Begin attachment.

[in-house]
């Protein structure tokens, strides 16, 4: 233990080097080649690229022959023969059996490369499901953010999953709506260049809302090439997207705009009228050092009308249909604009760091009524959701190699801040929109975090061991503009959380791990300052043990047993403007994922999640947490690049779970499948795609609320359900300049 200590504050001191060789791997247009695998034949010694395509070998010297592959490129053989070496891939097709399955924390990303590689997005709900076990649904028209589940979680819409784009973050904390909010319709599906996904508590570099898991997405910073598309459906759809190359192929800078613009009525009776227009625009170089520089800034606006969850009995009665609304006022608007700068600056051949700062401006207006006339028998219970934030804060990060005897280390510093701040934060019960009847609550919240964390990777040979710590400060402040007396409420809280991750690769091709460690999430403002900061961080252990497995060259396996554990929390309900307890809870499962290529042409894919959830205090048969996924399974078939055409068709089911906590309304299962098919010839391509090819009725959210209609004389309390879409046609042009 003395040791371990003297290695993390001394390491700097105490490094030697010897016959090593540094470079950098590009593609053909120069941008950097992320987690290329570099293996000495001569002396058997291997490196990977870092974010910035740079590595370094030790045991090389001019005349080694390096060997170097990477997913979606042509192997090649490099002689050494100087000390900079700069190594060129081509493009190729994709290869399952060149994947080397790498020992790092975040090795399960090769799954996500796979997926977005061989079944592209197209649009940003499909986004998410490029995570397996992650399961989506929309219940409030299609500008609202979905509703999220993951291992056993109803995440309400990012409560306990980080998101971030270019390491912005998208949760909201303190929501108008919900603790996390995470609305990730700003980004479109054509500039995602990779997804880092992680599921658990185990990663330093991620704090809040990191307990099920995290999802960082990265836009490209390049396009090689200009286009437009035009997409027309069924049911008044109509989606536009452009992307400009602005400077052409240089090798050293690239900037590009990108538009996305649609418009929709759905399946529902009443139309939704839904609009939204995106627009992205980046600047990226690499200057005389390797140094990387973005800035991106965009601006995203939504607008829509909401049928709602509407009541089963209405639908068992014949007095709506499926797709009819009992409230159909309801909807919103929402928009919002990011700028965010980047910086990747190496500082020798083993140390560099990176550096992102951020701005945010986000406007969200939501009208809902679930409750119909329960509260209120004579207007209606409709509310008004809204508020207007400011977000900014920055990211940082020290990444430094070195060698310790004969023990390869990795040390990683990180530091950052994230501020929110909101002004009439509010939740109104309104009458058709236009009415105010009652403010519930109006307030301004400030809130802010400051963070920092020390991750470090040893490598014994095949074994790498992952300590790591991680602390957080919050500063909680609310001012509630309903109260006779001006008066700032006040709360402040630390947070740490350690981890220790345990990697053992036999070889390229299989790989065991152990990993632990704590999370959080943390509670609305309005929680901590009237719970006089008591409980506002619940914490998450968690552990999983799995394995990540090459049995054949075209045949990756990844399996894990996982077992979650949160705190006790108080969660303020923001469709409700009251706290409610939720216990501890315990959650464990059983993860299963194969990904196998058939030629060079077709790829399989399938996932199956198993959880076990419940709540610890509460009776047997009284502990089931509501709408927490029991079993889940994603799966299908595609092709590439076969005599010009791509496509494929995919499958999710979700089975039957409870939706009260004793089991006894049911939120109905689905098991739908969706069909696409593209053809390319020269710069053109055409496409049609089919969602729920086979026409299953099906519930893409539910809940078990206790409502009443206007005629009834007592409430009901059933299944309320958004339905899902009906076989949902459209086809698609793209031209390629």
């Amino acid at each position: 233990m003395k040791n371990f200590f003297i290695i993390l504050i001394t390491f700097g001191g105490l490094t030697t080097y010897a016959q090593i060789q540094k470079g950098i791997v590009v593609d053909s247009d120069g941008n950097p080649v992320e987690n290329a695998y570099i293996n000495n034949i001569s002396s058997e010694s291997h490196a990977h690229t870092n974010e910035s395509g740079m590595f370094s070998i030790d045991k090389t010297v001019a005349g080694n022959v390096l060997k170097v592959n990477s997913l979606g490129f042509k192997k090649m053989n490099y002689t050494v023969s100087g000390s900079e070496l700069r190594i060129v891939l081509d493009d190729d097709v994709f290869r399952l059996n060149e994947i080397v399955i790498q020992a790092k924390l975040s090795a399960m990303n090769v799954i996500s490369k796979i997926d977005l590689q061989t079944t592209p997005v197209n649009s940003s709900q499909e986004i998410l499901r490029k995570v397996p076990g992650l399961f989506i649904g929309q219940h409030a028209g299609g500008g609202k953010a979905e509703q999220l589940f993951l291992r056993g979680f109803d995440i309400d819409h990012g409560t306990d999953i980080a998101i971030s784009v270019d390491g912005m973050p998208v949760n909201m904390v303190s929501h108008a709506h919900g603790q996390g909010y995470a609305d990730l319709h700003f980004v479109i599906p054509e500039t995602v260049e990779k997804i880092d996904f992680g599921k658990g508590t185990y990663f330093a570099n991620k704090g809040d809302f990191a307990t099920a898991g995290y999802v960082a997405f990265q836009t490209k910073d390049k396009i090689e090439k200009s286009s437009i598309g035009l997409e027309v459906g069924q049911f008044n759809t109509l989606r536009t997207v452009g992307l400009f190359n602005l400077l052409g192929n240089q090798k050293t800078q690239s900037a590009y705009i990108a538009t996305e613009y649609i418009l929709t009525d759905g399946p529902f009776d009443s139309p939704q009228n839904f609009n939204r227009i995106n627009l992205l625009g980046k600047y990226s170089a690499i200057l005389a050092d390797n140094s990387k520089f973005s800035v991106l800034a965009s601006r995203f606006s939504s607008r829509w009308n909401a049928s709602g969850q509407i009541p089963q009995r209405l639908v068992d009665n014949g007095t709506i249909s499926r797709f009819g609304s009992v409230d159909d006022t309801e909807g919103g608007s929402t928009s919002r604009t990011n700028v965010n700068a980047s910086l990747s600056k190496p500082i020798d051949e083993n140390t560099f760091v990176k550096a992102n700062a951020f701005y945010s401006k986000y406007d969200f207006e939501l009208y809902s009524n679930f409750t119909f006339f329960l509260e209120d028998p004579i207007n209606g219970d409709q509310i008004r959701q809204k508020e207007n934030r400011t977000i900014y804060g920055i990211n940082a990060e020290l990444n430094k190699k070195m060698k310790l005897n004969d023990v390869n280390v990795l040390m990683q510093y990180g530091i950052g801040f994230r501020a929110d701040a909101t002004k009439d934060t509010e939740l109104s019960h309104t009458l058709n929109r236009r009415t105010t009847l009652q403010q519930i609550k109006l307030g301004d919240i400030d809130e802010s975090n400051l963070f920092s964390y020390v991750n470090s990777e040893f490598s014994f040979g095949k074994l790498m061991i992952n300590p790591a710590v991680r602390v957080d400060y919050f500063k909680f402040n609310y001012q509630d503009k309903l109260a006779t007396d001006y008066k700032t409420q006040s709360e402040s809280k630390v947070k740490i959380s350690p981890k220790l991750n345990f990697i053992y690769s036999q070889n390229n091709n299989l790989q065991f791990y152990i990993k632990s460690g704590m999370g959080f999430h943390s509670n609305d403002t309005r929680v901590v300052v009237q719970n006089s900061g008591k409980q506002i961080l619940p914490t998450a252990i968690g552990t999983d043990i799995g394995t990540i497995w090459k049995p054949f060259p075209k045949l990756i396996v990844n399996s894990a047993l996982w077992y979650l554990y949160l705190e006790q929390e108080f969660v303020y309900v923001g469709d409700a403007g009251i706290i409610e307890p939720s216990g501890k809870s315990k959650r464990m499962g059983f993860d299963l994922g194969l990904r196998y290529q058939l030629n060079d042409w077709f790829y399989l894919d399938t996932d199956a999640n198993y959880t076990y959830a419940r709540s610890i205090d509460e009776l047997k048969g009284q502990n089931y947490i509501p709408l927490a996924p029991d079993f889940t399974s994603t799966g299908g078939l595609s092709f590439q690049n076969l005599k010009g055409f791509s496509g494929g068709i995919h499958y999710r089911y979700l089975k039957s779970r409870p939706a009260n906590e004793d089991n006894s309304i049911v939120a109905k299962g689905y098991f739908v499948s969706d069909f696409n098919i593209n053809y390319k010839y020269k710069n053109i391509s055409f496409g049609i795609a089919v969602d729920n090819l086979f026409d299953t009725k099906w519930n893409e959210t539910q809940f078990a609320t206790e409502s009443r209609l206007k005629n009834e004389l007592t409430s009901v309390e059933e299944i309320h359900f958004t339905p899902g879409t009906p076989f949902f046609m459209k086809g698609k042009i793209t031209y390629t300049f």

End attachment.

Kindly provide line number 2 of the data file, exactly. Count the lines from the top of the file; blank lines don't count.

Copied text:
């Protein structure tokens, strides 16, 4: 233990080097080649690229022959023969059996490369499901953010999953709506260049809302090439997207705009009228050092009308249909604009760091009524959701190699801040929109975090061991503009959380791990300052043990047993403007994922999640947490690049779970499948795609609320359900300049 200590504050001191060789791997247009695998034949010694395509070998010297592959490129053989070496891939097709399955924390990303590689997005709900076990649904028209589940979680819409784009973050904390909010319709599906996904508590570099898991997405910073598309459906759809190359192929800078613009009525009776227009625009170089520089800034606006969850009995009665609304006022608007700068600056051949700062401006207006006339028998219970934030804060990060005897280390510093701040934060019960009847609550919240964390990777040979710590400060402040007396409420809280991750690769091709460690999430403002900061961080252990497995060259396996554990929390309900307890809870499962290529042409894919959830205090048969996924399974078939055409068709089911906590309304299962098919010839391509090819009725959210209609004389309390879409046609042009 003395040791371990003297290695993390001394390491700097105490490094030697010897016959090593540094470079950098590009593609053909120069941008950097992320987690290329570099293996000495001569002396058997291997490196990977870092974010910035740079590595370094030790045991090389001019005349080694390096060997170097990477997913979606042509192997090649490099002689050494100087000390900079700069190594060129081509493009190729994709290869399952060149994947080397790498020992790092975040090795399960090769799954996500796979997926977005061989079944592209197209649009940003499909986004998410490029995570397996992650399961989506929309219940409030299609500008609202979905509703999220993951291992056993109803995440309400990012409560306990980080998101971030270019390491912005998208949760909201303190929501108008919900603790996390995470609305990730700003980004479109054509500039995602990779997804880092992680599921658990185990990663330093991620704090809040990191307990099920995290999802960082990265836009490209390049396009090689200009286009437009035009997409027309069924049911008044109509989606536009452009992307400009602005400077052409240089090798050293690239900037590009990108538009996305649609418009929709759905399946529902009443139309939704839904609009939204995106627009992205980046600047990226690499200057005389390797140094990387973005800035991106965009601006995203939504607008829509909401049928709602509407009541089963209405639908068992014949007095709506499926797709009819009992409230159909309801909807919103929402928009919002990011700028965010980047910086990747190496500082020798083993140390560099990176550096992102951020701005945010986000406007969200939501009208809902679930409750119909329960509260209120004579207007209606409709509310008004809204508020207007400011977000900014920055990211940082020290990444430094070195060698310790004969023990390869990795040390990683990180530091950052994230501020929110909101002004009439509010939740109104309104009458058709236009009415105010009652403010519930109006307030301004400030809130802010400051963070920092020390991750470090040893490598014994095949074994790498992952300590790591991680602390957080919050500063909680609310001012509630309903109260006779001006008066700032006040709360402040630390947070740490350690981890220790345990990697053992036999070889390229299989790989065991152990990993632990704590999370959080943390509670609305309005929680901590009237719970006089008591409980506002619940914490998450968690552990999983799995394995990540090459049995054949075209045949990756990844399996894990996982077992979650949160705190006790108080969660303020923001469709409700009251706290409610939720216990501890315990959650464990059983993860299963194969990904196998058939030629060079077709790829399989399938996932199956198993959880076990419940709540610890509460009776047997009284502990089931509501709408927490029991079993889940994603799966299908595609092709590439076969005599010009791509496509494929995919499958999710979700089975039957409870939706009260004793089991006894049911939120109905689905098991739908969706069909696409593209053809390319020269710069053109055409496409049609089919969602729920086979026409299953099906519930893409539910809940078990206790409502009443206007005629009834007592409430009901059933299944309320958004339905899902009906076989949902459209086809698609793209031209390629």